Guerrilla Theater… Can You See It? by Christopher Mack
Guerrilla Theater… Can You See It?
Scripture: Matthew 21:12-22
The Prophet Ezekiel was one of the more unsettling and bizarre prophets whose ministry was preserved in scripture. He witnessed firsthand Judah under violent attack and was taken captive to the foreign land of Babylon. This was an extremely traumatic experience. As a prophet, his unusual experiences were accompanied with an unusual style.
Many of the prophetic messages delivered by Ezekiel were communicated through demonstrations or street performance. Ezekiel did such public prophetic acts like lying down bound and naked; digging holes in the walls of houses; shaving his head and then burning the hair; marking out the route for the invading Babylon army; and cooking a meal over excrement. These were not your grandmother’s sermon illustrations.
The actions of Jesus, as he approaches the Temple in Jerusalem, are loaded with a similar prophetic punch. His actions point to God’s Reign in profound, powerful, and perplexing ways. Jesus is drawing closer to his arrest, unjust conviction, brutal execution, and triumphant resurrection. Jesus was about to undergo the most traumatic experience of history. He would be betrayed, deserted, and condemned for the redemption of the world.
Ben Witherington III sees Jesus in this passage, “as a prophetic sage… performing an enacted parable or prophetic sign act.” Jesus is engaging in a form of guerrilla theater, a spontaneous performance out in public with the intent of expressing and igniting significant sociopolitical change. Jesus’ literal actions and the symbolism those actions point to are important to notice. Otherwise, like Jesus’ disciples, we may wonder at the miracle of how Jesus was able to make a fig tree wither so quickly, without catching the warning of the coming judgment on a fruitless people.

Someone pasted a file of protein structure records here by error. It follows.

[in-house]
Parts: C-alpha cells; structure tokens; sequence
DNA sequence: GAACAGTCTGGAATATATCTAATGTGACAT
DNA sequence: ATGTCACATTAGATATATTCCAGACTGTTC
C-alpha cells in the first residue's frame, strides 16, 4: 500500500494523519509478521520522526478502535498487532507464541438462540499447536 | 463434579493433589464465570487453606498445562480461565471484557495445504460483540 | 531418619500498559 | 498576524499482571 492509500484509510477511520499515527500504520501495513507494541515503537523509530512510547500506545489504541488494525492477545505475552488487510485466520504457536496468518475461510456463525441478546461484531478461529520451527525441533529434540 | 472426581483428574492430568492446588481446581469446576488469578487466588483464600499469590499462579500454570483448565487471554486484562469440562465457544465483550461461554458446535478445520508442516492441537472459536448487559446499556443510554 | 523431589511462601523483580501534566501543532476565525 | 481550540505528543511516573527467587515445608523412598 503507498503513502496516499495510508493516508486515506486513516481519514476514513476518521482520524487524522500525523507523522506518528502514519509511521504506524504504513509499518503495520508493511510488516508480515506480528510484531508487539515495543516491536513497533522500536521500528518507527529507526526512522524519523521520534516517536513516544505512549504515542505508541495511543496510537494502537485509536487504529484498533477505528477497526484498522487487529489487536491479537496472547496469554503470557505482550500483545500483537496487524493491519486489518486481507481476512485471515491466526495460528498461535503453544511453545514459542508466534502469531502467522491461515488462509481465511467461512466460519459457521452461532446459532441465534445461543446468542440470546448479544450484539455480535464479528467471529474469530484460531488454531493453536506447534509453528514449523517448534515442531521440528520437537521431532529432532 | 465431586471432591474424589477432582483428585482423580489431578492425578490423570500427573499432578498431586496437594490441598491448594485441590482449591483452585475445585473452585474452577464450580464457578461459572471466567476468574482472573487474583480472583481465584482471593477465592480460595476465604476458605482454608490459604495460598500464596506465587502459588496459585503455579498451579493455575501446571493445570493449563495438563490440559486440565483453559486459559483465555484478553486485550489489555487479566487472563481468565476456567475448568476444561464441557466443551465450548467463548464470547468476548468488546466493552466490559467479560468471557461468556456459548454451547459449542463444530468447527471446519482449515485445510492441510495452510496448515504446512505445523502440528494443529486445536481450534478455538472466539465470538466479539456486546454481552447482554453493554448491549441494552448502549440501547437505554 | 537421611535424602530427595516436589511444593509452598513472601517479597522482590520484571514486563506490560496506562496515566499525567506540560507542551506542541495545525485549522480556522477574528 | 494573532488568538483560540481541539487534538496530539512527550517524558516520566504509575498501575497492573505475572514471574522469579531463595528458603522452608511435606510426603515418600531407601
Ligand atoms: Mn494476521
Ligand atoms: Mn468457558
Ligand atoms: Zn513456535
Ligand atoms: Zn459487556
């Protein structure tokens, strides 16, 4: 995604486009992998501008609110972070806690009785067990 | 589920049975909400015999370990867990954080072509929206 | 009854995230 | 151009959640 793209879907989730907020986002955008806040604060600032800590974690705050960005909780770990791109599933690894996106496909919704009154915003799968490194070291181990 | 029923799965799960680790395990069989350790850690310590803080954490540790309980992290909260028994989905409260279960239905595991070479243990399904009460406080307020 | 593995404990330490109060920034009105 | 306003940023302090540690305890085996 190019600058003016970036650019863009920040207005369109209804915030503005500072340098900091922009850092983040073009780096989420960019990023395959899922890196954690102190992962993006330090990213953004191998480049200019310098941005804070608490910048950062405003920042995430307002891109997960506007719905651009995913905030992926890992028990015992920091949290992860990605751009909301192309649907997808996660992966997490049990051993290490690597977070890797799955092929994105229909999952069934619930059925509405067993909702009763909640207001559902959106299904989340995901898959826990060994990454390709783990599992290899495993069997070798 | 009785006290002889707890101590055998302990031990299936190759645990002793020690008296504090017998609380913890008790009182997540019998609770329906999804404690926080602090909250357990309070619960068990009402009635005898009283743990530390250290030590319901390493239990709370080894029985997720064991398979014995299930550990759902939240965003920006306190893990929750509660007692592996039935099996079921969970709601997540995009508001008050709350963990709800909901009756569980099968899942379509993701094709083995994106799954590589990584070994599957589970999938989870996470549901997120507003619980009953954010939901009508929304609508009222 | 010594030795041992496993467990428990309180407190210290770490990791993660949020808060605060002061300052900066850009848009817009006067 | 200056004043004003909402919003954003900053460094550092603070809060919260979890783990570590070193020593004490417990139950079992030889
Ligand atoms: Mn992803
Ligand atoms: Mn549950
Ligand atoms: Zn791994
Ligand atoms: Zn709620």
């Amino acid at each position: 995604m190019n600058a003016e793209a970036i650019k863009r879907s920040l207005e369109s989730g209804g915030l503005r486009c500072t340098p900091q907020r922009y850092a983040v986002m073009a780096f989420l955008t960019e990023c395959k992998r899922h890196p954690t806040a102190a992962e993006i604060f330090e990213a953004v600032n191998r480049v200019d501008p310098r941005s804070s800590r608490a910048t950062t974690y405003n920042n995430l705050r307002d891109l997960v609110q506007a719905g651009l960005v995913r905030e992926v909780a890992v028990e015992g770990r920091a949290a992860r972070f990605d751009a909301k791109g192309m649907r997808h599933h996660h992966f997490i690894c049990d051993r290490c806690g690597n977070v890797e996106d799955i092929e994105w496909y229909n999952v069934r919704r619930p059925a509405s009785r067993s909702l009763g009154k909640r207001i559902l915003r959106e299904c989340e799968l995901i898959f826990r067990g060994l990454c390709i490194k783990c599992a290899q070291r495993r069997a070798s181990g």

Jesus’ curses a fig tree and it withers on the spot. Jesus welcomes the blind and the lame and heals them in the Temple court. Jesus drives out of the money changers from the Temple. Three dramatic signs.
Many readers become caught up in the aggressive actions of Jesus driving out the moneychangers, the impressive healing of the blind and lamed, or of the way the fig tree withered at Jesus’ word. It is important to remember, Jesus, from the House of David, is exercising authority in God’s House. His dramatic actions speak judgement over the ways his beloved faith was increasingly missing the point.
Jesus’ guerrilla theater with the moneychangers points to the need for followers of God to focus on becoming a House of Prayer for all nations. Jesus’ healing subverts the biblical restrictions and prohibitions on the lame fully participating in Temple worship by making them whole and welcoming them. Jesus’ withering of the fig tree shows a fruitless spirituality mired in drilling down on minor issues and neglecting the greatest commandments of loving God and others will not endure for long. We are invited to see Jesus in action and to have eyes to see the deeper challenge his actions bring to the status quo. He is defying the religious leadership of his day and popular religious sentiment.
How might our eyesight be opened to see Jesus’ subversive actions in light of our 21st century faith?
Where are we channeling energy and resources into agendas that ultimately miss the point?
Who are the people we ostracize and how might Jesus be inviting us to seek their wholeness and welcome through God’s transformative reconciliation?
What is increasingly becoming more fruitless in our 21st century faith?